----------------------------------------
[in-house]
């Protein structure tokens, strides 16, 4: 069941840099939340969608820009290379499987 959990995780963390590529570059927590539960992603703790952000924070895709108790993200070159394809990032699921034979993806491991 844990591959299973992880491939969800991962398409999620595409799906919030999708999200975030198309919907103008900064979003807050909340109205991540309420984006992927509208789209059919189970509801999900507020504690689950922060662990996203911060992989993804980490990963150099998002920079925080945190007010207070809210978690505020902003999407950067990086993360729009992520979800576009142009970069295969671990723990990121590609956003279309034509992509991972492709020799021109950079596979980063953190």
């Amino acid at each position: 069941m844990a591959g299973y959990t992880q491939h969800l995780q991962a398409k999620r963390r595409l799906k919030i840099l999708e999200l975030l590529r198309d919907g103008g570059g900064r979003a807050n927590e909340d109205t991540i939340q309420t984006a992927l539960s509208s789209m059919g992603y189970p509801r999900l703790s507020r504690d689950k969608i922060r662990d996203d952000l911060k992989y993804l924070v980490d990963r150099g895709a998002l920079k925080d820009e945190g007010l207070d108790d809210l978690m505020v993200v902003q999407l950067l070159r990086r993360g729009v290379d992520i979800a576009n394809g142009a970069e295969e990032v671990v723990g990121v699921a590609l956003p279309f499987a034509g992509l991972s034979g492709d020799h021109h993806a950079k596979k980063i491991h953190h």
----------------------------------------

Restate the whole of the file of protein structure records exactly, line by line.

[in-house]
């Protein structure tokens, strides 16, 4: 069941840099939340969608820009290379499987 959990995780963390590529570059927590539960992603703790952000924070895709108790993200070159394809990032699921034979993806491991 844990591959299973992880491939969800991962398409999620595409799906919030999708999200975030198309919907103008900064979003807050909340109205991540309420984006992927509208789209059919189970509801999900507020504690689950922060662990996203911060992989993804980490990963150099998002920079925080945190007010207070809210978690505020902003999407950067990086993360729009992520979800576009142009970069295969671990723990990121590609956003279309034509992509991972492709020799021109950079596979980063953190």
């Amino acid at each position: 069941m844990a591959g299973y959990t992880q491939h969800l995780q991962a398409k999620r963390r595409l799906k919030i840099l999708e999200l975030l590529r198309d919907g103008g570059g900064r979003a807050n927590e909340d109205t991540i939340q309420t984006a992927l539960s509208s789209m059919g992603y189970p509801r999900l703790s507020r504690d689950k969608i922060r662990d996203d952000l911060k992989y993804l924070v980490d990963r150099g895709a998002l920079k925080d820009e945190g007010l207070d108790d809210l978690m505020v993200v902003q999407l950067l070159r990086r993360g729009v290379d992520i979800a576009n394809g142009a970069e295969e990032v671990v723990g990121v699921a590609l956003p279309f499987a034509g992509l991972s034979g492709d020799h021109h993806a950079k596979k980063i491991h953190h």